Thursday, April 23, 2009

Sam Potts

Sam Potts is equal parts designer, teacher, Twitterer, and possible superhero. He bats left, throws right, and has had fiction rejected by The New Yorker and Harpers. Creative Review in the UK recently featured Potts’s design of the storefront, signage, publications, and packaging of the infamous Brooklyn Superhero Supply Co. He has also done work for the IFC channel, They Might Be Giants, NYU, many publishers of books, the New York Times, and Beck (sort of). Sam Potts Inc. has been an independent graphic design practice since 2002.

In his own words: “I love that there can be an art to nearly everything. I love that Frank Lloyd Wright was shameless. I love that geometry is ancient. I love that the littlest things can make biggest differences, like cufflinks and a pinch of salt and sometimes, five minutes. I love the lowercase 'g' of Electra and the '3' of Walbaum. I love that some things are inexplicable, in fact more things than you’d expect. I love that no expertise is needed to appreciate a well-made thing. I love that you can pretty much always assume there is a better way. I love that anything can seem new. I love that a computer is referred to as a machine. I love that music doesn’t have to mean anything to be beautiful. I love that there are theories about handwriting, the composition of matter, and horse racing. I love the light bulb joke about how many boring people. I love the economy of punctuation. I love the Radiator Building, the Queensboro Bridge, and the Sau Voi Corp. on Lafayette St. I love that anything is interesting if you look at it closely enough. I love the smell of hamburgers that comes in through the window every day, every day.”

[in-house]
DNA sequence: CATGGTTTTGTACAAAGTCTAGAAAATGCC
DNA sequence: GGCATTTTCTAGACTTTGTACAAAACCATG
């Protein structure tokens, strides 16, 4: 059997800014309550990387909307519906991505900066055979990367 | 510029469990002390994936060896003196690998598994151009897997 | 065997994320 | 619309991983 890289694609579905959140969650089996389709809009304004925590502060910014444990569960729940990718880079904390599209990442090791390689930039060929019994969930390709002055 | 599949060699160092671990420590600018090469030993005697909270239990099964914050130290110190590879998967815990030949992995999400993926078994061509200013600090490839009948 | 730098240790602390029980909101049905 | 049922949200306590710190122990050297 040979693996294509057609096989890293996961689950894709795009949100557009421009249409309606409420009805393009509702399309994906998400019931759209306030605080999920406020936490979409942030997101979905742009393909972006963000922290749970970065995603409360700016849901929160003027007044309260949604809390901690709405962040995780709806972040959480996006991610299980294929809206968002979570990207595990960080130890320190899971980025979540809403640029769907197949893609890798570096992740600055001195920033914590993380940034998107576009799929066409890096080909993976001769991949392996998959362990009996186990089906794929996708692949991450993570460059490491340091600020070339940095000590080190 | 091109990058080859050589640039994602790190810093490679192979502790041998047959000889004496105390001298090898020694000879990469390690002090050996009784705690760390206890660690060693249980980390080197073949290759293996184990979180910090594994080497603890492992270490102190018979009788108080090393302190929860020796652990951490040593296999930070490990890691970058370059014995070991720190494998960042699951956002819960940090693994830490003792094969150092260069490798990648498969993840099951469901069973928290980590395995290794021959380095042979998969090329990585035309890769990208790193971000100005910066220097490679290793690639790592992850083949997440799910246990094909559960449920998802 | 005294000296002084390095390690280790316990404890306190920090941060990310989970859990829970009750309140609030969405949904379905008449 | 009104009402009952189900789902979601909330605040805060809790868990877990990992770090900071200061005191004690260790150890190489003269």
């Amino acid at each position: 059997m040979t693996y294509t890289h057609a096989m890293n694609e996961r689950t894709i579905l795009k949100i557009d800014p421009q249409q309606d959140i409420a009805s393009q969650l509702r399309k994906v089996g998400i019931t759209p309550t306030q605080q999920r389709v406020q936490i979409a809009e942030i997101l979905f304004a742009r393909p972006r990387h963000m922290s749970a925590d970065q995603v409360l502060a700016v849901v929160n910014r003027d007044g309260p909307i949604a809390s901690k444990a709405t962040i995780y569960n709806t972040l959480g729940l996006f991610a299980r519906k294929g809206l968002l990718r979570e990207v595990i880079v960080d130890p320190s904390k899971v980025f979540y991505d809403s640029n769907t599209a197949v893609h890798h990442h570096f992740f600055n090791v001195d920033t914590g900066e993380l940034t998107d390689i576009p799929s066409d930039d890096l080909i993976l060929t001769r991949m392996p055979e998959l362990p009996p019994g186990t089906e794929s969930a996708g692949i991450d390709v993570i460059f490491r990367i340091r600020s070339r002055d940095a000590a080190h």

(Credit: AIGA NY)

Friday, April 10, 2009

Veronica Ballart

Veronica Ballart's illustrations combine fashion with the intimate world of the individual, and with it, create a dialogue between public and secret life. Travel, music, nature, fashion and everyday life are Ballart's inspiration. With very sensitive figurative drawings and soft, blurred and watery colouring, Veronica Ballart has created a feminine and romantic style. The use of delicate objects such as feathers, origami or make-up, combined with her beautiful fragile characters, creates a melancholic beauty with an emotive storytelling aesthetic. Her work has appeared in fashion magazines such as Plaza, Damernas Värld and Fashion Tale.